As for me? After years of wondering where I come from, I learned that I’m almost allllll Irish/English. Granted, this was always my theory, given my pale skin and the fact that three people asked me for directions the last time I was in Ireland. But somehow, confirming my background—even discovering that my ancestors likely came to the U.S. during the famine—has given me a new appreciation for who I am and what I look like.
I found myself wanting to highlight the auburn undertones in my hair instead of drowning them in dark dye as I usually do, and I miss the freckles that sent me into the shade as a kid but faded over the years.
I appreciate my features more as I get to know the women I share them with—as if my smile is not mine alone to hate.
It’s almost as if hating my features is disrespectful to those who came before me: the people who traveled an ocean to make a new life in America, the 1,138 people who share my DNA on 23andMe, and my biological mother, who I eventually connected with on Facebook. Yep, I knew her full name, so it was only a matter of time before social media became a thing and I put my very refined millennial stalking skills to good use.
I look a lot like my birth mother, and the biggest shock was seeing my features—especially my smile, which makes my cheeks puff out in a way I never really loved—mirrored in her profile picture. It turns out, I can 100 percent relate to Amanda’s evolving relationship with her “elfy” ears: I appreciate my features more as I get to know the women I share them with—as if my smile is not mine alone to hate. I still have a bone to pick about my premature grays, though. And I’ll forever believe in the power of sunscreen. (I guess my mom was right about that after all.)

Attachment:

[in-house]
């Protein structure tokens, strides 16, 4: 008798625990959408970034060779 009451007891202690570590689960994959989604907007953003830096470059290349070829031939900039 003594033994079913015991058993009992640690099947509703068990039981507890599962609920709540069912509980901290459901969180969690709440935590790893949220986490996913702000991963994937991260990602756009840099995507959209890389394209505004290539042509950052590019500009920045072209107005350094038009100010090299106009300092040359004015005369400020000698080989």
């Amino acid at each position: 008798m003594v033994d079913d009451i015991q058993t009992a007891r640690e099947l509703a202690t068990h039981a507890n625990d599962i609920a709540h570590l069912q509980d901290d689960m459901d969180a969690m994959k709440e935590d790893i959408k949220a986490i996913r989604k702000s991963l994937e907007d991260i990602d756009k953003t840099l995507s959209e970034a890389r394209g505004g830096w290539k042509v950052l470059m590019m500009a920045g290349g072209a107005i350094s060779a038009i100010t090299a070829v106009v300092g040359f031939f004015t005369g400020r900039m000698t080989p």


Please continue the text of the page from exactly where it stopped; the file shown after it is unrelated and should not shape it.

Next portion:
Tailoring Any Skin Routine
Even if you think you know your ancestry details, there are still lessons to learn from doing a deep dive into your genetics. Pathway SkinFIT (and SkinIQ), a DNA kit that launched last year, can help determine your predisposition to issues like advanced photoaging, dry skin, and sunspots ($129, pathway.com). And the DNA test Vitagene has a skin report that evaluates your genetic risk for certain skin conditions ($99, vitagene.com).
“In a lot of families, ethnicity is a game of telephone played over generations, and some things get lost,” says Joshua Zeichner, MD, director of cosmetic and clinical research at Mount Sinai Hospital in New York City. “That can be a problem, because your background influences your risk for eczema, psoriasis, and hyperpigmentation, and you can’t always tell by looking in the mirror.” Although it’s best to take your results with a grain of salt, they can motivate you to take tighter control of your regimen. Win!
This article originally appeared in the October 2019 issue of Women’s Health.